- Turkey’s woes have hit emerging markets. We expect further volatility, yet see long-term opportunities in markets with strong fundamentals.
- EM equities lagged broader global markets, dragged in part by weak Chinese tech stocks. Copper prices hit a one-year low.
- Minutes from the Federal Open Market Committee could signal an earlier end to the Federal Reserve’s balance-sheet drawdown than expected.
Worsening relations with the U.S. have spurred a sharp selloff in Turkish assets and exposed economic weaknesses such as large external debt loads and rampant inflation. We see many of these problems as unique to Turkey, yet other EMs have felt the heat. We remain wary of markets with high debt and deteriorating growth, and see long-term opportunities in regions with sound fundamentals, such as EM Asia.
Rising macro uncertainty, higher interest rates and a strengthening U.S. dollar have led to a modest tightening of global financial conditions. This has laid bare vulnerabilities that had, until recently, been masked by plentiful global liquidity. Countries reliant on external borrowing to fund growth and large current account deficits — such as Turkey and Argentina — have suffered the most, as the chart above shows. Currencies of both have lost more than 40% against the U.S. dollar this year to date. Yet both Turkey and Argentina are relative outliers within the EM world. Many other EM countries, especially in Asia, appear healthier with improving current account balances. And structural reforms in countries such as China and India are likely to put economies on the path to more sustainable, long-term growth, in our view. See our emerging market marker to compare EMs across key metrics.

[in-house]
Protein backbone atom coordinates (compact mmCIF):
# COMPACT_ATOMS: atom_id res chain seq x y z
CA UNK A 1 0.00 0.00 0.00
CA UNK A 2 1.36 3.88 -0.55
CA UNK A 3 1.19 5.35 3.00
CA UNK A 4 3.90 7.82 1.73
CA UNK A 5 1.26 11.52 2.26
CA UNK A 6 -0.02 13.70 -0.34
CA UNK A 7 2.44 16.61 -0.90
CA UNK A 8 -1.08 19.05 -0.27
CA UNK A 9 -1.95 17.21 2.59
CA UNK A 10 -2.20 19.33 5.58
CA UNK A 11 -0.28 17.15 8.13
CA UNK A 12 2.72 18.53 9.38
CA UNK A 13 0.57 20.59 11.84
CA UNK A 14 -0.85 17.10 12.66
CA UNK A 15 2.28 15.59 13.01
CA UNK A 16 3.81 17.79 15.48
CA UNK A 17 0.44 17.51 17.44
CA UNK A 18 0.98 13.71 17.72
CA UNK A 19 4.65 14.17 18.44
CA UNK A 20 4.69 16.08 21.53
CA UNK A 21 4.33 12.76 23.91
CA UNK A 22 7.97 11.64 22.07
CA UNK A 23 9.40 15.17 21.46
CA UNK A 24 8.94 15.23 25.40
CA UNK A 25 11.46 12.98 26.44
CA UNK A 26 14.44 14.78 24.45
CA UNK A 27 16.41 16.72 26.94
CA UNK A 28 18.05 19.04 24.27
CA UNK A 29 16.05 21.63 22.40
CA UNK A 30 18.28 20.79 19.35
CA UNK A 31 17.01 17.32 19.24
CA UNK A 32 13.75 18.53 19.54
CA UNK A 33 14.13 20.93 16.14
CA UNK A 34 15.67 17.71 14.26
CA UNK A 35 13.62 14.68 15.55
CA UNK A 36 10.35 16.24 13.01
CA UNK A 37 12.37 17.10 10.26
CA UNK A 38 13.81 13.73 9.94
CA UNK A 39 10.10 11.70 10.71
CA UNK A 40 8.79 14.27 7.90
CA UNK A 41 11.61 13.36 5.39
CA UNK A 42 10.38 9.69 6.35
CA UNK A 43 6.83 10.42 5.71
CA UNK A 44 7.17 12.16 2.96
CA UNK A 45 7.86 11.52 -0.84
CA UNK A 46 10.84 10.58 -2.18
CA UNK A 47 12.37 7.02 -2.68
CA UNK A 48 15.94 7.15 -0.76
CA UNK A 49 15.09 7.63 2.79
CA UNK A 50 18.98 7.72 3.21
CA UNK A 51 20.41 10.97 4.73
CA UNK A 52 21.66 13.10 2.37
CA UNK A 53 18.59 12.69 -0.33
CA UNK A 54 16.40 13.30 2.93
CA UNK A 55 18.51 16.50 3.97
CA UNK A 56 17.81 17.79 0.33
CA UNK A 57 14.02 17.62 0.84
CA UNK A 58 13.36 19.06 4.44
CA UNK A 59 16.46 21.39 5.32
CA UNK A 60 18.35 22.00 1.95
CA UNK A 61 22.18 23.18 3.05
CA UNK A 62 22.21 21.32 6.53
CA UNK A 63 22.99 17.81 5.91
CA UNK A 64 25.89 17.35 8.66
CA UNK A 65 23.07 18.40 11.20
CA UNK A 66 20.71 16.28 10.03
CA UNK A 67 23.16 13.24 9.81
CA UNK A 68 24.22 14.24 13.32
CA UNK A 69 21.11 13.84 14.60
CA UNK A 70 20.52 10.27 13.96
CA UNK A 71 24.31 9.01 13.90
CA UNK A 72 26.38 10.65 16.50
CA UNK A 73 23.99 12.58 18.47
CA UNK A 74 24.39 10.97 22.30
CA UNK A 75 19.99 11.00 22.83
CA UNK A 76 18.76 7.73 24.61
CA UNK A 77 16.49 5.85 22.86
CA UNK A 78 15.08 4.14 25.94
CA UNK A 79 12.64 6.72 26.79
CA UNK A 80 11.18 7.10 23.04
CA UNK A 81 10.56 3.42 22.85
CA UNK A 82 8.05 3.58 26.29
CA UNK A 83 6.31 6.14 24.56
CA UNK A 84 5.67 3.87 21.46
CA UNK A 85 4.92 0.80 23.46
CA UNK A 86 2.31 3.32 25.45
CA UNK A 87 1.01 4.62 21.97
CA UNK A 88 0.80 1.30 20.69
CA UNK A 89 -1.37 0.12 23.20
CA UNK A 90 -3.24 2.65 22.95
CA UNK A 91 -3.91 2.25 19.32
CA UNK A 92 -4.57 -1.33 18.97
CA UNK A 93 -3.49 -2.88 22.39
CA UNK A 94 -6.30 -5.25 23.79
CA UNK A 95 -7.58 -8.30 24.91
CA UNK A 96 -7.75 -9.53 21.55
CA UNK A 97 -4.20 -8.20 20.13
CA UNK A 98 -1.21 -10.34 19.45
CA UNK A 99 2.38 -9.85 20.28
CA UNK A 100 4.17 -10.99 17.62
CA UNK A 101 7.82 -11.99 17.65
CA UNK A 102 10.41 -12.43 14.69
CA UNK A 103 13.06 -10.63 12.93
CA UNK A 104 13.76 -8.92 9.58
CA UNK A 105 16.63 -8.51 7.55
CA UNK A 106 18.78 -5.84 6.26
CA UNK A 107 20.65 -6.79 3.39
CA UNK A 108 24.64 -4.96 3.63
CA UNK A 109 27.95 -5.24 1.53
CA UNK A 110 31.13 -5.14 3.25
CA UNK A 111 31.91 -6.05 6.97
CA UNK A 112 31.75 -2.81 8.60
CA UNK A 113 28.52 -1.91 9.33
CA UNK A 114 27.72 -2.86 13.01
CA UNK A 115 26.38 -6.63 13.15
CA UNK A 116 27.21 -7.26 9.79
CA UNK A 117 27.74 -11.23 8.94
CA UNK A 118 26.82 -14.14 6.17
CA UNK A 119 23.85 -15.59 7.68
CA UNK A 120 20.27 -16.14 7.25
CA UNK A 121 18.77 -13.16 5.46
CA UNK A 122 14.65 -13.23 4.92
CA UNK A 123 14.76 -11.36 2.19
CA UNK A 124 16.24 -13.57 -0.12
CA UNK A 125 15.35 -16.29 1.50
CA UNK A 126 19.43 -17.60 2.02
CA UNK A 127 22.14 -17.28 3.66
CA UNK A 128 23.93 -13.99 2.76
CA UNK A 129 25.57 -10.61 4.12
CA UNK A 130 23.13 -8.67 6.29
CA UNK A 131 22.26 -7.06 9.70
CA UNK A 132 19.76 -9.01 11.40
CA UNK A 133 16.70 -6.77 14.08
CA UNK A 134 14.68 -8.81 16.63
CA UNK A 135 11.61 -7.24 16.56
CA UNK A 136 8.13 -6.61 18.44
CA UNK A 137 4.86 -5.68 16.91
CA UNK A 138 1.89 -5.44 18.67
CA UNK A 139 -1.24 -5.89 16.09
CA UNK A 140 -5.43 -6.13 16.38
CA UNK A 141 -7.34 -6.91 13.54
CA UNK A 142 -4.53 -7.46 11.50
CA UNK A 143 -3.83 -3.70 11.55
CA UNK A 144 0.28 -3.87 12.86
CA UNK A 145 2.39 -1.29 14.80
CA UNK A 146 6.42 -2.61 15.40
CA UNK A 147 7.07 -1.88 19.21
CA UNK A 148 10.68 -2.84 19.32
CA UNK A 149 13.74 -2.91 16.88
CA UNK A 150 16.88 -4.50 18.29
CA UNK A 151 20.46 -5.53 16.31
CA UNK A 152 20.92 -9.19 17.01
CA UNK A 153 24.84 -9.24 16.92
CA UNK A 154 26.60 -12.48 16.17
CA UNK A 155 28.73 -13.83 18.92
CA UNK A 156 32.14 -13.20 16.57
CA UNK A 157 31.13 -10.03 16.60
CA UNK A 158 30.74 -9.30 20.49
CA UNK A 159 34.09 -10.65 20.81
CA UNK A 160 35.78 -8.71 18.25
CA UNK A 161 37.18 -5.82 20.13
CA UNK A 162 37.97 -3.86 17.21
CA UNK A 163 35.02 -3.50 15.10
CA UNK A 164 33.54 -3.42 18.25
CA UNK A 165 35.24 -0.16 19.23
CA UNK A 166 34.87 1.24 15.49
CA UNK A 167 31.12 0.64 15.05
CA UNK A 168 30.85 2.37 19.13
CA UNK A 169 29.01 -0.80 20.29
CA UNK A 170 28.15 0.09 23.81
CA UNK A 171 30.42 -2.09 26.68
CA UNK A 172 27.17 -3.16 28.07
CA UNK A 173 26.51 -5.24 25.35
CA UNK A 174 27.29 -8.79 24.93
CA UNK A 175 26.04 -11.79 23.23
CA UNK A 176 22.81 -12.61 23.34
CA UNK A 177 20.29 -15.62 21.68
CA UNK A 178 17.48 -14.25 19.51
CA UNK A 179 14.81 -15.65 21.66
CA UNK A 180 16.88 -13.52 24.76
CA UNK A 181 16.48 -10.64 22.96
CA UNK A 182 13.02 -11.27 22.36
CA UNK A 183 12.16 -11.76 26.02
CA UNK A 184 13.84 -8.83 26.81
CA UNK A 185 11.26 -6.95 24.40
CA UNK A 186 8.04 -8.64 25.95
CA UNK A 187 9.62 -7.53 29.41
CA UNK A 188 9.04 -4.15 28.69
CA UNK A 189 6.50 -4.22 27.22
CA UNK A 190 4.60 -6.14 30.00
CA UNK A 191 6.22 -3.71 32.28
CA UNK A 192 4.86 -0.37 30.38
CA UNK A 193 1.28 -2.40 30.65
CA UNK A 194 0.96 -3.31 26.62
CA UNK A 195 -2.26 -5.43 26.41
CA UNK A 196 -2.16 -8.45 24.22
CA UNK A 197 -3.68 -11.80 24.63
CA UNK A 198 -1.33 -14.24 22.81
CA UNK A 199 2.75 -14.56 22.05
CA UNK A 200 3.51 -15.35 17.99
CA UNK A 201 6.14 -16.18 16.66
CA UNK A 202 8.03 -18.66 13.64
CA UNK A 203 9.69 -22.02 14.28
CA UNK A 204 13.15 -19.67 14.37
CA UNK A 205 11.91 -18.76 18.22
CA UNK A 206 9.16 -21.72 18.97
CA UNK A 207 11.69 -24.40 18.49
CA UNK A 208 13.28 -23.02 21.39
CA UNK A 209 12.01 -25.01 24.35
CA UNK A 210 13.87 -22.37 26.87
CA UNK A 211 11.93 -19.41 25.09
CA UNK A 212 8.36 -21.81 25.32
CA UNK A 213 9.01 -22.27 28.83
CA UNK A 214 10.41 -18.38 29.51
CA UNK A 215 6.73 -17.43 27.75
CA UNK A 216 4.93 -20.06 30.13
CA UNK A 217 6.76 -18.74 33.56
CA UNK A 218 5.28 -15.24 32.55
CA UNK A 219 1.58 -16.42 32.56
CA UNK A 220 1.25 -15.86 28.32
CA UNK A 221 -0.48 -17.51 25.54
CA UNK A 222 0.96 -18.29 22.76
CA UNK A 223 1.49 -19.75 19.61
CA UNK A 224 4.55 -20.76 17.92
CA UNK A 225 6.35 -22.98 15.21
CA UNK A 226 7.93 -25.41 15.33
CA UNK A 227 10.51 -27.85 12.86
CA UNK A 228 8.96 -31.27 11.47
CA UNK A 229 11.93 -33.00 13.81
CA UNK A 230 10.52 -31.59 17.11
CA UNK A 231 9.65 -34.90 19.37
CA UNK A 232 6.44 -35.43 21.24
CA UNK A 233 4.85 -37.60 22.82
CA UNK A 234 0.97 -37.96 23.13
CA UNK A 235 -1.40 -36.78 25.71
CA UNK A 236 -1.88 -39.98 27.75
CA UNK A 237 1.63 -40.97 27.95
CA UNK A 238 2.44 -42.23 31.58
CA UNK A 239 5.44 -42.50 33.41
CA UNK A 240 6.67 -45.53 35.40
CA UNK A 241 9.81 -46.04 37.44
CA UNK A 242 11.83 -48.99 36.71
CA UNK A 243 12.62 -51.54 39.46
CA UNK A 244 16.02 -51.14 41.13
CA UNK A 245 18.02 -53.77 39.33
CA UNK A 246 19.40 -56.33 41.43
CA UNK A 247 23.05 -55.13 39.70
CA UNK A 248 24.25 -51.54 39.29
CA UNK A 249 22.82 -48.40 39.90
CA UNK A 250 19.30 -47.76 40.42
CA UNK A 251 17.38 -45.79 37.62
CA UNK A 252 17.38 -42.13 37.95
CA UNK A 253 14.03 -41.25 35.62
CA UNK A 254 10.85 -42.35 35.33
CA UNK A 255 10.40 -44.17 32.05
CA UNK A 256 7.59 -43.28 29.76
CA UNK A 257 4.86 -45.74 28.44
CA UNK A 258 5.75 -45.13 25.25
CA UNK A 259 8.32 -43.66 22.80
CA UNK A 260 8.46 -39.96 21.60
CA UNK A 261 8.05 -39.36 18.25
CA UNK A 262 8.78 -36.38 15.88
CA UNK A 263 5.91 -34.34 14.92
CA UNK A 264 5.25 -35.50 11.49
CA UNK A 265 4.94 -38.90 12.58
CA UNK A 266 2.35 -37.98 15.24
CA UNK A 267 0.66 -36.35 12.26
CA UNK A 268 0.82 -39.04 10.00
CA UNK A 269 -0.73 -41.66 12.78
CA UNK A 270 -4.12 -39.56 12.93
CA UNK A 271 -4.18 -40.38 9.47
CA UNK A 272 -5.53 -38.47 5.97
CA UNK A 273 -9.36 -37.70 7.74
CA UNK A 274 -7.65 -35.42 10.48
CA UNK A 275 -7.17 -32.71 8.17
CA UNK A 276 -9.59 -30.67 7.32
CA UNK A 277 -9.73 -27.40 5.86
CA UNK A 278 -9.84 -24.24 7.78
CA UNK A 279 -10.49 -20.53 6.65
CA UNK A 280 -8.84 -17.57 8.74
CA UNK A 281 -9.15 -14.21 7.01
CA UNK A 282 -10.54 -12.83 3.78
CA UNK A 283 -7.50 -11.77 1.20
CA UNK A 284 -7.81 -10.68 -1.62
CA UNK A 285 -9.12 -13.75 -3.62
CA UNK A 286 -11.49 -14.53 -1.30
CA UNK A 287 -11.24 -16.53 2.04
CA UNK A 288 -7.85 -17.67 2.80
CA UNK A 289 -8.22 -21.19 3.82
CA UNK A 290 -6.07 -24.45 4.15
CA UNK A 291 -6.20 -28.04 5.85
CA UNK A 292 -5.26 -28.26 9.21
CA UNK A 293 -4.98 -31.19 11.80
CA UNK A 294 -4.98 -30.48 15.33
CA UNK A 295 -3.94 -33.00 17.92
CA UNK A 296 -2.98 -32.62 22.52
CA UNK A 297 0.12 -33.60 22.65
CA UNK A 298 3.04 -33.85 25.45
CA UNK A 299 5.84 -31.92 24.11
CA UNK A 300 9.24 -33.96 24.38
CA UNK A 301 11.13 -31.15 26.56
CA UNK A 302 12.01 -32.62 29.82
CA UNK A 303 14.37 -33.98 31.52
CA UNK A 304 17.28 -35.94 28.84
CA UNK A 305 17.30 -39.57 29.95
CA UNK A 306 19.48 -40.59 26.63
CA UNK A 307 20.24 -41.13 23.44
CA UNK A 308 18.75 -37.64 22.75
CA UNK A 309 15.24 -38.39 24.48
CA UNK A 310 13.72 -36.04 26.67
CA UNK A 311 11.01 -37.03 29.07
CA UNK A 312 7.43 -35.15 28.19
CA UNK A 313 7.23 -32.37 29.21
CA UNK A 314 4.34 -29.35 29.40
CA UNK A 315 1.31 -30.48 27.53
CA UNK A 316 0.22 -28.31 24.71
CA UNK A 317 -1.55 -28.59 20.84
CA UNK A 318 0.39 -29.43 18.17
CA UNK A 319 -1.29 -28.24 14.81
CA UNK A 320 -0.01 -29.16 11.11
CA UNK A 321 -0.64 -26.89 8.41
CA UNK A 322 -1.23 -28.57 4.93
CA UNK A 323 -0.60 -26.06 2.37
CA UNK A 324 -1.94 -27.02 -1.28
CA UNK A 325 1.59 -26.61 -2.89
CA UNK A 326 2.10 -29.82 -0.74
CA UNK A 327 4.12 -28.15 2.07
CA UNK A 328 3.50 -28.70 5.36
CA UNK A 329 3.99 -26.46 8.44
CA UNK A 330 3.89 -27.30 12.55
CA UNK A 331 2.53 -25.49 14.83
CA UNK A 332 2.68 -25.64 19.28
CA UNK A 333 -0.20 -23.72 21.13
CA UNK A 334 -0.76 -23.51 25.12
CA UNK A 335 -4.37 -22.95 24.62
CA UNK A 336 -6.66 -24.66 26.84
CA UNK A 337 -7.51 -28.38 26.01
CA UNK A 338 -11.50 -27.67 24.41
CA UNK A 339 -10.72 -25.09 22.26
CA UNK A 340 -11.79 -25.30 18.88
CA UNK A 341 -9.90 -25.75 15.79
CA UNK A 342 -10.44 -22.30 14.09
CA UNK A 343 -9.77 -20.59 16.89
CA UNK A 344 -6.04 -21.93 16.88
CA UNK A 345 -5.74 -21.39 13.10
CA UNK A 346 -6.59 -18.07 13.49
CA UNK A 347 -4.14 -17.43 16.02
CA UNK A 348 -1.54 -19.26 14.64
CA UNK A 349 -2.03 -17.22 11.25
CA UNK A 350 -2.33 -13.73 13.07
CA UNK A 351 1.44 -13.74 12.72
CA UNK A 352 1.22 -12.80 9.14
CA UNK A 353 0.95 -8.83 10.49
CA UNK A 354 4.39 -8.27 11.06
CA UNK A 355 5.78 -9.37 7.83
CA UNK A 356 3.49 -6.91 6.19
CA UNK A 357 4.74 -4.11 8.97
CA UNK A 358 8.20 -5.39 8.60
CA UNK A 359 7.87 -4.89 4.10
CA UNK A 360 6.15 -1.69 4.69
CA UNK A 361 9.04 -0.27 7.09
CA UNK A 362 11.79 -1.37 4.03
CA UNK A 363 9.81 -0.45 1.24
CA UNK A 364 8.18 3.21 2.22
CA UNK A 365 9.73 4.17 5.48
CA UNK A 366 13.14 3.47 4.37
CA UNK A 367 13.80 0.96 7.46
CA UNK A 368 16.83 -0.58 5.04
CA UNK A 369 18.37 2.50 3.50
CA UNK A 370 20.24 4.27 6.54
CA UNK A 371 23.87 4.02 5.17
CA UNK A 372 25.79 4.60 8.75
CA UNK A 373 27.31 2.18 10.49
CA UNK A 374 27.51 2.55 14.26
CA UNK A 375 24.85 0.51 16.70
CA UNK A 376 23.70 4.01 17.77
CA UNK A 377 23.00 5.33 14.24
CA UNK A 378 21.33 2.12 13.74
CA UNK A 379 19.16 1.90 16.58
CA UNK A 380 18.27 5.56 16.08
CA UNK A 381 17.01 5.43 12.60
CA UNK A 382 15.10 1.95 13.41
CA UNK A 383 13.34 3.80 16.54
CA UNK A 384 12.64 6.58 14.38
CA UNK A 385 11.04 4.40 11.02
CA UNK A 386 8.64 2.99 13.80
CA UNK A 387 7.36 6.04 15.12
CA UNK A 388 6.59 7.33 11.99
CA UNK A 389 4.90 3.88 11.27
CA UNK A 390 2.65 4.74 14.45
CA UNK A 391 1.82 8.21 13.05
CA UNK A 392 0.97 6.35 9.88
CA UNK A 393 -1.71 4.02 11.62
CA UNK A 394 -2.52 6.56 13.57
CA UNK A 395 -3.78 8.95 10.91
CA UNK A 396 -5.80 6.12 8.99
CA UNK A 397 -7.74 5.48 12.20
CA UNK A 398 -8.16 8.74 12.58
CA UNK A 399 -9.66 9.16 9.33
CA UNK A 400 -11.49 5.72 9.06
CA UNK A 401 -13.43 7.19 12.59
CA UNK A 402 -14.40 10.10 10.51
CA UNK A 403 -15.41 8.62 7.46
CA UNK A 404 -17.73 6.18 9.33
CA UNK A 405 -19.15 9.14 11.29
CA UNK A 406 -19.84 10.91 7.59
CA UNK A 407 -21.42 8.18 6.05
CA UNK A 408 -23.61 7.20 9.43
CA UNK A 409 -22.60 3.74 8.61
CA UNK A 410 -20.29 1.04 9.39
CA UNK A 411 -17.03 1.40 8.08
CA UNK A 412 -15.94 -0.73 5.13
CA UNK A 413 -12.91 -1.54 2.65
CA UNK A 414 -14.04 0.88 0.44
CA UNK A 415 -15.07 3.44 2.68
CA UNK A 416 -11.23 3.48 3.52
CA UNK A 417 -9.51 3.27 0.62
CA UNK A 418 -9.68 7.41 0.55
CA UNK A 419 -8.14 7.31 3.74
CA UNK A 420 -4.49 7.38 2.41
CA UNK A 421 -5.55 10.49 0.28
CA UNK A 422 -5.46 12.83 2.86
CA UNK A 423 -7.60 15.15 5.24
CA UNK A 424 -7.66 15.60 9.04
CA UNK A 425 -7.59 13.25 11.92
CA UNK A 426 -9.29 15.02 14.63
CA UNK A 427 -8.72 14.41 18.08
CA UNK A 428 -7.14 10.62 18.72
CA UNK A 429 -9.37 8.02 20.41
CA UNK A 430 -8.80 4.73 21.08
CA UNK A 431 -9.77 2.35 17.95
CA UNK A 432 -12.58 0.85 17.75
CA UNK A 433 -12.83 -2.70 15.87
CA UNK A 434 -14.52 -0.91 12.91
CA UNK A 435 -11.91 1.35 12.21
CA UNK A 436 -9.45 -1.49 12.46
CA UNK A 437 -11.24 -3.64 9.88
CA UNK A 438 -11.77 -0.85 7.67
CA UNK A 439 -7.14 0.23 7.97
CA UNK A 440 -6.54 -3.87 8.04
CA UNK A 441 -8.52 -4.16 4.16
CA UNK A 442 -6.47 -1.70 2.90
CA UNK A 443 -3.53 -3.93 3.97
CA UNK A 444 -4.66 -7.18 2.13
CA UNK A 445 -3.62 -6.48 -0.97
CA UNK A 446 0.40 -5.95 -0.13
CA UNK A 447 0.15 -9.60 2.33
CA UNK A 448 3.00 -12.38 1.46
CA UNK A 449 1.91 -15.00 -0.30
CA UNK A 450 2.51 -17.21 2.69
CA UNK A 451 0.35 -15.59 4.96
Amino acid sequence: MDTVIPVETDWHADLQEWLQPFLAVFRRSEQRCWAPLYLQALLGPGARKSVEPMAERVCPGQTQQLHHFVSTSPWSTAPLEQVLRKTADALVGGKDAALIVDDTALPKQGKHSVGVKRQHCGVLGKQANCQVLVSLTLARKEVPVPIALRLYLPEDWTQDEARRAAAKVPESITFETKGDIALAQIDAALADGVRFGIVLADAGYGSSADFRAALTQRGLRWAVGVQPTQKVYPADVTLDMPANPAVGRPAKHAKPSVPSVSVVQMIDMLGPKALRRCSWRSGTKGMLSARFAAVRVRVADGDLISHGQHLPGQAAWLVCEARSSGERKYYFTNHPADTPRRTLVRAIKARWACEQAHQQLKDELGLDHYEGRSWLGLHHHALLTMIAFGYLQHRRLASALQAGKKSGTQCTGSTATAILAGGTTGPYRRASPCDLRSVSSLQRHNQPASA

Investors have latched onto Turkey’ s weak fundamentals — bubbling under the surface for years — and rushed for the exits after the country‘s relations with the U.S. took a sharp turn for the worse. Turkey’s woes have brought into sharp focus the dangers of a reliance on external debt-fueled growth. We believe the weakness could persist as markets are skeptical that Turkey will take the necessary steps to address these underlying issues.
The dent to broad EM sentiment is undeniable. Currencies, especially of countries dependent on borrowing in dollars, have sold off. Outflows from equity and debt funds have resumed, according to EPFR. Poor equities and debt performance in 2018 after two strong years has dampened investor appetite. Some safe-haven assets now offer positive real returns and investors see brighter prospects in markets such as the U.S. If the latest proposed U.S. sanctions come down hard on Russia, this could further dent sentiment on EMs. – Richard Turnill, BlackRock, August 20,2018